Publication DateJune 2002
Author(s)Kelly Thompson Cochran, Michael A. Stegman, Robert Faris
Researchers find the Community Reinvestment Act (CRA) service test provides minimal incentive for banks to serve unbanked and underserved populations and recommends 10 reforms to strengthen CRA as a tool for helping more families enter the financial mainstream.
Financial services policy debates often overlook the service requirements for large banks under the Community Reinvestment Act (CRA), in part because the criteria are broad and difficult to measure.
This article is based on an analysis of approximately 2,000 large bank examinations conducted over the last five years and an in-depth review of a large number of service test evaluations by federal regulators. It concludes that the test provides only minimal incentives for banks to reach out to unbanked and underserved populations in part because of inconsistent application, confusing standards, and perhaps pressure to help institutions earn satisfactory overall CRA ratings.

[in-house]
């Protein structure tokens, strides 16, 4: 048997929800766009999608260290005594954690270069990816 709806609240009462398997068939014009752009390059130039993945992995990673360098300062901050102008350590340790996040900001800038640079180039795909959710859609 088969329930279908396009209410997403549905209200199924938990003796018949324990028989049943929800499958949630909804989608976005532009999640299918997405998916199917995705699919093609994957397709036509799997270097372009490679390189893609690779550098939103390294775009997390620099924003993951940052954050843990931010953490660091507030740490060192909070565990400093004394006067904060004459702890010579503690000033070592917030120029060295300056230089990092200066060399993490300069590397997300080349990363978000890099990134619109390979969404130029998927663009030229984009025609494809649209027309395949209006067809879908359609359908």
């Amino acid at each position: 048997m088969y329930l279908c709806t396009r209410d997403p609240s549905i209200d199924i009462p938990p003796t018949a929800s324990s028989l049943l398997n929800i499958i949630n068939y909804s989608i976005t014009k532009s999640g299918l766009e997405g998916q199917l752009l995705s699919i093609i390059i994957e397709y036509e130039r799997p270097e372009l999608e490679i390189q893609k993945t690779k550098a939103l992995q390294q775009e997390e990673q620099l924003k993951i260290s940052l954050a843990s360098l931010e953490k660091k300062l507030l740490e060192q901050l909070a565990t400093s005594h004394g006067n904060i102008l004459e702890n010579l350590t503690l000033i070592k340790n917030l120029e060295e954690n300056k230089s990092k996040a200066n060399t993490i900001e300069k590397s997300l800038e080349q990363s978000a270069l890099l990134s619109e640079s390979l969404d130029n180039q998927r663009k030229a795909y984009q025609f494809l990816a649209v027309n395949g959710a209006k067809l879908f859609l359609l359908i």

The article proposes ten (10) reforms that would make the service test more performance based. If regulators adopt these measures in an upcoming review of CRA regulations, the service test has the potential to become a powerful tool in encouraging banks to help more working families connect to the financial mainstream, thus increasing their chances of qualifying for mortgage and other kinds of consumer credit.